Douglas Dalrymple lives near San Francisco and blogs about books and life at The New Psalmanazar.
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About Author Profile: Douglas Dalrymple

Douglas Dalrymple lives in the San Francisco Bay Area with his wife and kids. He earns his bread working for a dotcom in Silicon Valley where he gets by on the timely use of magic words. He blogs about books and life at The New Psalmanazar.

6 thoughts on “Beginning to See the Light

    November 14, 2013 at 09:53

    Still haven’t got into Bowie or Velvet Underground, which I feel is most remiss of me…

    November 14, 2013 at 14:19

    Its never to late, either for your kids Douglas or for you worm. And yes it really is most terribly remiss of you.

    November 14, 2013 at 20:37

    I was surprised at how much Lou’s passing affected me. I was in a funk for days.

    I was honestly a bit surprised at the amount of press he got. I assumed that his decades out of the spotlight would have limited the media interest.

    I was not a serious fan, but I really loved one particular album, NEW YORK, that has been on regular rotation in the house CD player since, well, since shortly after CDs were invented. It became the one and only CD that was played, over and over, here for three days after his passing. The missus was really beginning to wonder about me.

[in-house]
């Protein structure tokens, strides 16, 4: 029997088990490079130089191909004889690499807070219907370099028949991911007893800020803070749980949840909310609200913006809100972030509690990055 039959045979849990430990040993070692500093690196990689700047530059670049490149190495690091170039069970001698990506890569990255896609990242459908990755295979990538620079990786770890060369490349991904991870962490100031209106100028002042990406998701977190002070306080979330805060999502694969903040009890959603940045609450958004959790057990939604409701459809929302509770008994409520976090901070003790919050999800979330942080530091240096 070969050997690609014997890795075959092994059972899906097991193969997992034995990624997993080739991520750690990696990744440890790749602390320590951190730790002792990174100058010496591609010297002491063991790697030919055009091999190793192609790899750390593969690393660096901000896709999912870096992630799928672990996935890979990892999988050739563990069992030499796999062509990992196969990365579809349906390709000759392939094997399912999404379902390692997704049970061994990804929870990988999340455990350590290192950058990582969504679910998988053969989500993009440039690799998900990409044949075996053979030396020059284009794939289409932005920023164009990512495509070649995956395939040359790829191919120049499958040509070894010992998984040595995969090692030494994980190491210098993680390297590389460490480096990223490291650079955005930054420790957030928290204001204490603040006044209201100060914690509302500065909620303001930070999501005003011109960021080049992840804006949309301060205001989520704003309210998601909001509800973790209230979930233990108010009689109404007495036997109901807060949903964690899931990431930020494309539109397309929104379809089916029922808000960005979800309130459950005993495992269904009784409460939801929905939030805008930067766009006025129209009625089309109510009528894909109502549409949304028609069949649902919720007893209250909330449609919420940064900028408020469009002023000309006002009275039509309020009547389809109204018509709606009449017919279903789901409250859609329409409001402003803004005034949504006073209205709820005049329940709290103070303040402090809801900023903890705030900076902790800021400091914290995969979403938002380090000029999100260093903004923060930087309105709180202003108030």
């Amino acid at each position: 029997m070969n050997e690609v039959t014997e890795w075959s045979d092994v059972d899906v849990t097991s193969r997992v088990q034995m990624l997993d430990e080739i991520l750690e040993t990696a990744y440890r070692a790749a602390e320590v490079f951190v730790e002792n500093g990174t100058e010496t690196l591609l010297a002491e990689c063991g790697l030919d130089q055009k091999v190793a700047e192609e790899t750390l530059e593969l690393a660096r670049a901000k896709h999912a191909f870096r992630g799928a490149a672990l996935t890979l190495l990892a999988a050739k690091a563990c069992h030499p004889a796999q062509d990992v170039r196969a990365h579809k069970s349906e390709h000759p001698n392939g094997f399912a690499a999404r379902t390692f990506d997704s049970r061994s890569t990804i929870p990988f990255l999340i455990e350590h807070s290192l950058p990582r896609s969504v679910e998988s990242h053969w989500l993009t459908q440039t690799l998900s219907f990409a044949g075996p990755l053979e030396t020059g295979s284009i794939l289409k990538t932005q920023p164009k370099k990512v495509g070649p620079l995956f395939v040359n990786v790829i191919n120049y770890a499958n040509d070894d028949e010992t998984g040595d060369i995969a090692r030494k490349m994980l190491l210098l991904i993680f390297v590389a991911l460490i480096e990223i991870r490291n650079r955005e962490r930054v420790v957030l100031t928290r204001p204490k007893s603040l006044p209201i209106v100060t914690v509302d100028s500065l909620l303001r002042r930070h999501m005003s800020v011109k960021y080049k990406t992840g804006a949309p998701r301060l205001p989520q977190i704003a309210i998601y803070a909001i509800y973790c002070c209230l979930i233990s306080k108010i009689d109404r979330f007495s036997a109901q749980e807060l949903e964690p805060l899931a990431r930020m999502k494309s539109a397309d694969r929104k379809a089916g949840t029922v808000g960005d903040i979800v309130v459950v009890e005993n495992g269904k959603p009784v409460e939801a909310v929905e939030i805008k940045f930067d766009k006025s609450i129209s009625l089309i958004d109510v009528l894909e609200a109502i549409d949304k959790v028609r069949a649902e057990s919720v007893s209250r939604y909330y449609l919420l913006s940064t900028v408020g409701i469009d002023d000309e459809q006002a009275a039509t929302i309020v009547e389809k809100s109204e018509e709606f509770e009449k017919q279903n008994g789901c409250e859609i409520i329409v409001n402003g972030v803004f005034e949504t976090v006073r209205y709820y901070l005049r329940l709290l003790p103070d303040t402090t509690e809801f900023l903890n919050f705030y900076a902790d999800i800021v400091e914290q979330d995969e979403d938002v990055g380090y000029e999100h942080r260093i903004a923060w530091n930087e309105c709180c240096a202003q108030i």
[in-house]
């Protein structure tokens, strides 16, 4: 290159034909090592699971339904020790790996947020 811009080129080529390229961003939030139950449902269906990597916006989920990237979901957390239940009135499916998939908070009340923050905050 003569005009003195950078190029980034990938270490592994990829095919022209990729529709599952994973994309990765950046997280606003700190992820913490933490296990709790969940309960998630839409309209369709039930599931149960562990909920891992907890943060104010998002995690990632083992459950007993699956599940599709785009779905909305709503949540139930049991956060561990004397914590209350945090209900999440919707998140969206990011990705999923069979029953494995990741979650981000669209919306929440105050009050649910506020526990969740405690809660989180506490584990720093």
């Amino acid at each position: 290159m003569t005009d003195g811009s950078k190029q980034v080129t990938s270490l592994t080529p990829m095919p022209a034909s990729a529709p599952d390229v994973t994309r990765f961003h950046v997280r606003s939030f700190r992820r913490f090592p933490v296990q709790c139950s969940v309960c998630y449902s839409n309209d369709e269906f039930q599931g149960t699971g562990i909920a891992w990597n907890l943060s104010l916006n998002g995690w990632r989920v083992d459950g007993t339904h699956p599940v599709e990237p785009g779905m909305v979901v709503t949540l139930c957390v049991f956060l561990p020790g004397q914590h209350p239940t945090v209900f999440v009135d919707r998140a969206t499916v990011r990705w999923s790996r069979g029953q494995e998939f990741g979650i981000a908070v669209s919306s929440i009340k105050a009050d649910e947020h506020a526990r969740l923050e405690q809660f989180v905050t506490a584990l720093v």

How can the coolest guy alive be dead? I wonder who gets the mantle now? Is anyone even really cool, in that way, anymore?

    I’m better now, but it does worry me how I might react when, inevitably, the great god Dylan goes to his reward. Gonna be a hard rain….

    November 14, 2013 at 20:49

    Nice piece, DD.

    I like ‘The Velvet Underground’ album best (as opposed to …’& Nico’) — a good intro, Will.

    John Halliwell
    November 16, 2013 at 08:17

    That final paragraph had me casting my memory back to a time when I was about your age, Douglas. When my three daughters were pre-teenage I struggled to know how strongly I should push a particular type of music in their direction. In the event, I simply played the stuff via records and CDs and left it up to them to decide whether or not they liked it: classical, pop, rock, folk. I recall my middle daughter, then seven or eight and in love with Abba, skipping into the living room, doing a little dance around the settee, and then pulling up with quite a start “What’s that?” she asked following a dramatic passage in the music coming through the hi-fi system. “That’s the Egmont Overture by Beethoven.” “Oh! Isn’t it good?” She skipped a bit more, then was gone. I think I concluded that Beethoven speaks to all, irrespective of age. That evening we listened to Top of the Pops on the radio and as Abba’s Super Trouper launched, the dancing started again; sadly Beethoven’s Egmont was never mentioned again. All three love a variety of music: two selected Vaughan Williams’ Lark Ascending to be played at their weddings, and one of those two got quite excited yesterday (Friday) when we practically collided with Liam Gallagher, co-founder of Oasis, on Manchester’s Christmas Market. So, push it or let it be? I’m still not sure.

  6. Douglas
    November 18, 2013 at 20:08

    Thank you, Mr Halliwell. Not that I’m especially encouraged about my kids’ prospects for a broader appreciation of music in the future, but it’s good to know that parents can actually survive the rearing of their children.